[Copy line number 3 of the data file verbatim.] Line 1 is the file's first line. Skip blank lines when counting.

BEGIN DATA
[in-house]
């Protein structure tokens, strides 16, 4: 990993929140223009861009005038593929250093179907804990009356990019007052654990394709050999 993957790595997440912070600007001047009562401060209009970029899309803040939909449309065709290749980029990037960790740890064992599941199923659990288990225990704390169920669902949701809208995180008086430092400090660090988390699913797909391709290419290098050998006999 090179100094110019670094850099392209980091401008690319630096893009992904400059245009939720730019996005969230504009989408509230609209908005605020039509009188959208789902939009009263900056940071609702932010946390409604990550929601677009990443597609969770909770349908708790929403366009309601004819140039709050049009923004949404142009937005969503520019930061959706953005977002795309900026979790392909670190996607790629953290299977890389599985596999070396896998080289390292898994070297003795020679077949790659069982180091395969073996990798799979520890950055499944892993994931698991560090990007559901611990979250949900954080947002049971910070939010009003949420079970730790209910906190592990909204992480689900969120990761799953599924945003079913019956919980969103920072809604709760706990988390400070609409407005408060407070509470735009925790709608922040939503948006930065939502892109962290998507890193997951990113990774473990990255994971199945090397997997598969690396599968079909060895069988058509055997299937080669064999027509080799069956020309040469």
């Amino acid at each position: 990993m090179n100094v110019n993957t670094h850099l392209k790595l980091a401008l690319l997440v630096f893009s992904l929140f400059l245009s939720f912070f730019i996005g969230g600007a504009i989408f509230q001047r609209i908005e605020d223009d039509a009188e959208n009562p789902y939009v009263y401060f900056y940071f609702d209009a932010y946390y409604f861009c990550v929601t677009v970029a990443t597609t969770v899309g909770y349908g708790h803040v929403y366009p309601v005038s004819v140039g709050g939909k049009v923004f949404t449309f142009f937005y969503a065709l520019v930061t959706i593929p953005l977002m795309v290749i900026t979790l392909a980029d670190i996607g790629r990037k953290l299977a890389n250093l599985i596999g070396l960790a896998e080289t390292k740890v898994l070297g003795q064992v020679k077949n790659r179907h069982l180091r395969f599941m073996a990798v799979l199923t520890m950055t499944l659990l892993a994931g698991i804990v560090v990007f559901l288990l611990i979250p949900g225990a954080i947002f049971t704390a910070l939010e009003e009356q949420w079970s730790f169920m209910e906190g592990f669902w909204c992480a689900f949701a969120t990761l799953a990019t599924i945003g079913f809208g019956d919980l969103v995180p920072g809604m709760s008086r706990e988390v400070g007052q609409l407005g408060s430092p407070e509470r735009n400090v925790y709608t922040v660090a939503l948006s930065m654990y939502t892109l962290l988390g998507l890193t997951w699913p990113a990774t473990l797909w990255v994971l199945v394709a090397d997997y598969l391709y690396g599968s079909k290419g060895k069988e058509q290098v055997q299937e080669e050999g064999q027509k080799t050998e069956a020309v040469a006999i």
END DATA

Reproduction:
């Amino acid at each position: 990993m090179n100094v110019n993957t670094h850099l392209k790595l980091a401008l690319l997440v630096f893009s992904l929140f400059l245009s939720f912070f730019i996005g969230g600007a504009i989408f509230q001047r609209i908005e605020d223009d039509a009188e959208n009562p789902y939009v009263y401060f900056y940071f609702d209009a932010y946390y409604f861009c990550v929601t677009v970029a990443t597609t969770v899309g909770y349908g708790h803040v929403y366009p309601v005038s004819v140039g709050g939909k049009v923004f949404t449309f142009f937005y969503a065709l520019v930061t959706i593929p953005l977002m795309v290749i900026t979790l392909a980029d670190i996607g790629r990037k953290l299977a890389n250093l599985i596999g070396l960790a896998e080289t390292k740890v898994l070297g003795q064992v020679k077949n790659r179907h069982l180091r395969f599941m073996a990798v799979l199923t520890m950055t499944l659990l892993a994931g698991i804990v560090v990007f559901l288990l611990i979250p949900g225990a954080i947002f049971t704390a910070l939010e009003e009356q949420w079970s730790f169920m209910e906190g592990f669902w909204c992480a689900f949701a969120t990761l799953a990019t599924i945003g079913f809208g019956d919980l969103v995180p920072g809604m709760s008086r706990e988390v400070g007052q609409l407005g408060s430092p407070e509470r735009n400090v925790y709608t922040v660090a939503l948006s930065m654990y939502t892109l962290l988390g998507l890193t997951w699913p990113a990774t473990l797909w990255v994971l199945v394709a090397d997997y598969l391709y690396g599968s079909k290419g060895k069988e058509q290098v055997q299937e080669e050999g064999q027509k080799t050998e069956a020309v040469a006999i």